Gmail Emoticons from Japan Explained

August 11, 2009

I’m not going to explain the obvious ones like

and

but I’ll go down a little list of some that I think people might find interesting or useful…
refers to the Japanese version of the expression “see no evil, speak no evil, hear no evil”

good for “sorry” or “pretty please” (although it looks like someone praying)

referring to rock-paper-scissors

celebration or congratulations

refers to hurrying, being busy, or sometimes trying hard
throw this one up around your words or sentences when you are ANGRY

ramen curry and rice pasta pizza breaded fried shrimp fried chicken candy burger and fries bread fried egg sukiyaki or some other dish with boiled meat and vegetables at the table that the family eats together sushi “oden” or various things boiled in a soup, often eaten in fall or winter a bento or Japanese boxed lunch rice onigiri, or a rice ball sake this is the red lantern outside of some food shops kakigori, crushed ice with syrup or other toppings pudding honey sembei, the rice based crackers wrapped with a little seaweed (nori) dango (mochi on a stick)
New Year’s Hinamatsuri, the girls’ doll festival

this is the kind of backpack most Japanese kids carry with them to school. If you live in Japan, you have no doubt seen these and wondered why they are so expensive.

This is the koi nobori, the flags flown outside of homes with sons on Boys’ Day (Kodomo no Hi)

Tanabata Japanese wind chimes Tsukimi, a moon watching festival, the one when they eat dango and look for the rabbit in the moon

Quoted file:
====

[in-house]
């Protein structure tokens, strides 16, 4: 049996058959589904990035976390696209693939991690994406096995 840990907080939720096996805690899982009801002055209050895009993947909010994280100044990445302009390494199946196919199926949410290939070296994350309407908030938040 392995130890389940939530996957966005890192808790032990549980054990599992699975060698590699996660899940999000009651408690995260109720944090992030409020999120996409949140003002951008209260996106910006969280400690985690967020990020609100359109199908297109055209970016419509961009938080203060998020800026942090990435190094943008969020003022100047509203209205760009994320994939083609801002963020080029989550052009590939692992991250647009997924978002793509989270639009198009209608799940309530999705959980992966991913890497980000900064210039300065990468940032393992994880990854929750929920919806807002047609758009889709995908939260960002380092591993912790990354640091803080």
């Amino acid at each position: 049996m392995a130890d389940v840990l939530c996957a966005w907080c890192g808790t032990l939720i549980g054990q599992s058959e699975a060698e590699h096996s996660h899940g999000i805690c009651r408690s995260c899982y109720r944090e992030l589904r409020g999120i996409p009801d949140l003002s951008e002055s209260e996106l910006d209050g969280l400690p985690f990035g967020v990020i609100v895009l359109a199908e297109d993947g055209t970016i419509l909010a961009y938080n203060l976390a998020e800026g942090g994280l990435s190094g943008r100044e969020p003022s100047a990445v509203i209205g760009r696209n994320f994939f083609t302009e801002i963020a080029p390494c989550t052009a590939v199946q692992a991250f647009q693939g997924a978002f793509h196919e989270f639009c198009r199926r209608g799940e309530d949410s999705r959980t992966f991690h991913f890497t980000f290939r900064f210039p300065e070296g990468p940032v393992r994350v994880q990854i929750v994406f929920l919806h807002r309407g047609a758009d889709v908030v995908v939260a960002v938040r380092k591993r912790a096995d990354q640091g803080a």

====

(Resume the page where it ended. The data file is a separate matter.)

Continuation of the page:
Mt. Fuji or Sunrise sunrise tsunami

western clothes kimono nail art

fishing onsen (hot spring) fortune teller mah jong pachinko (can also be used to mean “lucky”)

Sixth ezweb
shinkansen (bullet train) school junior high school hospital work hospital live hotel train station church castle castle gas station convenience store

beginner (this is a mark that all new drivers have to put on their car during the first year they drive so now it can be used to refer to a beginner in anything)

money

ticket mail or post
secret special discount full (as in a parking garage, train seats, etc) vacant, or space available… the opposite of the previous one this one refers to something set or chosen, like assigned seating on a train business, or in business

Eighth docomo
yes… this is Munch’s Scream… used for surprise, or “Oh no!” type occasions

secret forbidden, or not allowed open, vacant (as in seating, parking lot, schedule) passing, as on a test, you could use this to say you passed your driving test, or something similar full, no vacancy
shinkansen hot spring or onsen no way (NG refers to no go, I believe)
hurry fire, hot passion another poop rock-paper-scissors bye-bye please or sorry

maru, or a circle, meaning OK! batsu, or an x, meaning no

profuse apologizing
fireworks, specifically a kind called Senkou Hanabi that looks like little tiny fireworks dripping off a sparkler type thing

Japanese wind chimes
ramen

school post office hospital love hotel hotel church, or something like a wedding chapel church park
here  refers to their being something as opposed to which you would use if there’s nothing, or if something weren’t somewhere… kind of hard to explain so I’ll give an example… if you went to rent a certain dvd and someone sent you a text asking if the dvd you were looking for were there, you could use these two emoticons to answer succinctly

restroom (comes from the WC used in some countries, I believe referring to the “water closet”

the blood types (which are still a big deal in Japan as they are believed to reveal something about a person’t personality)

So that’s my interpretation of a bunch of these emoticons that have been taken directly from the major cell phone carriers in Japan and dumped into the gmail system. If there are any more symbols people want to know about please feel free to ask in the comments and I’ll see what I can do to explain them.

They can be useful in Japan for efficiently communicating an idea in a short amount of time. This used to be useful when people had to write their texts and cell phone emails as briefly as possible, but now they are fun and fashionable.